secondary consideration. Nevertheless, these ships were designed with a top speed of 27 knots to be able to match the Japanese Kongo class that the US avy assumed had a top speed of 26 knots. This assumption was erroneous, however, as the Kongos had undergone a further modernization in the mid-1930s, with new boilers and turbines that resulted in a top speed of 30 knots. The increase of 10,000 tons in displacement, from 35,000 tons to 45,000 tons, provided the opportunity for the General Board of the US Navy to consider either increasing the armament from nine to twelve 16-inch guns and maintaining the top speed at 27 knots, or increasing the top speed of the new battleship to in excess of 30 knots. In March 1938, President Roosevelt played a major role in this consideration by strongly suggesting there should be an increased top speed plus extensive cruising range for the new battleship. The concept of a hybrid battleship-aircraft carrier also resurfaced, with a design of 75,000 tons, twelve 16-inch guns in four turrets, 28 5-inch dual-purpose guns, 36 aircraft and a top speed of 35 knots. The flight deck for the aircraft was to be located amidships. The cost of the ship was estimated to be in excess of $120 million, and doomed this design concept. Driving the discussion of a new battleship design was an evaluation of what the Navy needed to fight a trans-Pacific war against Japan. The General Board based its requirements on a naval war plan that saw the climax of hostilities being a "decisive" battleship battle somewhere in the western Pacific. The plan assumed that Japan might seek to preserve their battleships until the "decisive" battle, plus use land-based aircraft and Japanese fast battleships, carriers, and cruisers (sailing from their main mid-Pacific base at Truk Lagoon or other anchorages in the Japanese mandated islands of the Marianas, Marshalls, and Carolines) to raid and harass the US Navy fleet of 21-knot battleships as it crossed the Pacific. The vast distances of the Pacific, with long lines of supply and communication, required ships that could meet and defeat these threats. The need to counter and defeat Japan's fast Kongo class battleships and then overwhelm the Japanese battle line was therefore a major driving force in setting the design criteria for the new ships, as was the restricting width of the Panama Canal. The General Board also saw the need for a striking force ahead of the US battle fleet, comprising fast battleships, cruisers, and carriers, to both parry any Japanese force that might seek to raid the advancing US fleet and to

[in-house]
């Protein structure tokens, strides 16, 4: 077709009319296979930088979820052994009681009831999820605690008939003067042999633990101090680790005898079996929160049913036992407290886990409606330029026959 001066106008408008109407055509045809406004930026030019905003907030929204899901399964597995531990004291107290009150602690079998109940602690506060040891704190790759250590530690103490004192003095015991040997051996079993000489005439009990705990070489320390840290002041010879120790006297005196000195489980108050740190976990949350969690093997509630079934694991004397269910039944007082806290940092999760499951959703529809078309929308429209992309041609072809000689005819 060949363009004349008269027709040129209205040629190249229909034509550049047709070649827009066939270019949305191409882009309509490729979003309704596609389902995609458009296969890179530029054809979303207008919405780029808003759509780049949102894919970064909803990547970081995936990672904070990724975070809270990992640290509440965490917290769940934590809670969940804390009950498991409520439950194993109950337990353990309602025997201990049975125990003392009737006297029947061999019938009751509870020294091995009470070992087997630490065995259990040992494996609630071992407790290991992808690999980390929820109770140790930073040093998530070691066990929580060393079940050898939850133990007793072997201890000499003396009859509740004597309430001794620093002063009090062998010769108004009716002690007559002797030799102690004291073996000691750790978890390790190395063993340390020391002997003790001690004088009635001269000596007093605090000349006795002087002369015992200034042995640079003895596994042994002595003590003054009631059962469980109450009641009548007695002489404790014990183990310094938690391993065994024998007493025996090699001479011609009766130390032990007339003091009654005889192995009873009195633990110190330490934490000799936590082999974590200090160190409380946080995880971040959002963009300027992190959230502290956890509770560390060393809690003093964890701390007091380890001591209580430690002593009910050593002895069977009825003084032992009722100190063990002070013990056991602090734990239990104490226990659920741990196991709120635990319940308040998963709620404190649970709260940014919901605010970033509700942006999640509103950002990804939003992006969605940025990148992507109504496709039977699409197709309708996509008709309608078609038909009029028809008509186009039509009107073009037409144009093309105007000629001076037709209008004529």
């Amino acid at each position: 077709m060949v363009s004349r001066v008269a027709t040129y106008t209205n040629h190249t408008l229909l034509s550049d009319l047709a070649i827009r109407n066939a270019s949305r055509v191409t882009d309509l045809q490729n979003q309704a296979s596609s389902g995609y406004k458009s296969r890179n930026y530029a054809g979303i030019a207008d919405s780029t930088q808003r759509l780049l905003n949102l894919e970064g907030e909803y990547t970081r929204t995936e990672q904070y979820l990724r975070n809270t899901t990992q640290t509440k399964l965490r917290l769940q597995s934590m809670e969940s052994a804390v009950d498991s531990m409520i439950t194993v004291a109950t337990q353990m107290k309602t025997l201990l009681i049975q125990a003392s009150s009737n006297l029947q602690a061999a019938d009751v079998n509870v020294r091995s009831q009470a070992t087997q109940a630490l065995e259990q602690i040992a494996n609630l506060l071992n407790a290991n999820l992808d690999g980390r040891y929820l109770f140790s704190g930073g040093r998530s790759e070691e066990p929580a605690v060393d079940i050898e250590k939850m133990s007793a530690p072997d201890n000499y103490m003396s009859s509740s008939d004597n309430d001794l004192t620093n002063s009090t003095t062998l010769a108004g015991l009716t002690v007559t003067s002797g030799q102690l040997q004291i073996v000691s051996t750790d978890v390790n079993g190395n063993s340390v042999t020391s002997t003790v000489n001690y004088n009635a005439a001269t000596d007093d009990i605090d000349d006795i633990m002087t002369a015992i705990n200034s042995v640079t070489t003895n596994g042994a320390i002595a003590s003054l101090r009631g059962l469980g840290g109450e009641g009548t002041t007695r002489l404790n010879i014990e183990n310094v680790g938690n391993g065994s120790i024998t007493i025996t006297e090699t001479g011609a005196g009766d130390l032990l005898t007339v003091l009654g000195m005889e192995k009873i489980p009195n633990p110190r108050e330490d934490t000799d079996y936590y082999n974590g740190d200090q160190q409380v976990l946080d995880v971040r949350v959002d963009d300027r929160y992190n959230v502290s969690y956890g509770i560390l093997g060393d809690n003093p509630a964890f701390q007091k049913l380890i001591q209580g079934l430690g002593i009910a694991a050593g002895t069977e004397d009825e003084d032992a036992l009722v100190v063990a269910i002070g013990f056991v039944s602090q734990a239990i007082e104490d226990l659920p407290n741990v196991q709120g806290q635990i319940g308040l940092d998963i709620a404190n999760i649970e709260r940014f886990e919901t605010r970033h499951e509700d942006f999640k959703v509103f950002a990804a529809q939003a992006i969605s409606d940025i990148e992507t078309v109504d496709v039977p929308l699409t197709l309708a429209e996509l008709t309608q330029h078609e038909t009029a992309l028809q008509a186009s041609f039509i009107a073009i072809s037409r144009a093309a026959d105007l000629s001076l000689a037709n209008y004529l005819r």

The bow of battleship Wisconsin. Without her crew, stores, fuel, and ammunition, Wisconsin is riding high in the water. This view shows the long narrow hull, with the bulbous bow stem. These features gave the Iowa class their high speed but a wet forecastle in heavy weather. (Judi Burr)
The forecastle of battleship New Jersey. This long forecastle
provided the needed buoyancy to the heavy armored amidships section of the ship, containing the armament, magazines, and machinery rooms. (Judi Burr)
seek out the enemy fleet and bring it to battle. In this "striking force" concept, the carriers were to provide in-depth reconnaissance, and protect the fast battleships from air attack by land and carrier aircraft. Following President Roosevelt's suggestion, in March 1938 the General Board requested a battleship design with 33 knots as top speed. In May 1938, while the design was still being finalized, the Iowa and New Jersey were formally authorized and assigned to the New York and Philadelphia navy yards for construction. The design for the Iowa class drew heavily upon the South Dakota class for the form and structure of its armor protection, and the North Carolina class for its bow and hull shape. The required speed of 33 knots needed 230,000 shaft horsepower. The machinery layout of boilers and turbines in one machinery room, as employed in the North Carolina and South Dakota classes, was not viable for the Iowa class. The dimensions of each machinery room would be 64ft, and a torpedo hit at the juncture of two machinery rooms would produce massive flooding. The New York Navy Yard designers therefore reverted to separate boiler and engine rooms on an alternating basis, with four boiler rooms and four engine rooms. Each of the eight spaces was now 32ft, instead of 64ft. Three transverse bulkheads were added to strengthen the total machinery space and the potential flooding from a torpedo hit was halved. While the need for increased top speed negated the ability to increase main armament from nine 16-inch guns to twelve, the caliber of the nine guns for the Iowa class was increased from 45 to 50. The increase in barrel length and a heavier powder charge pr...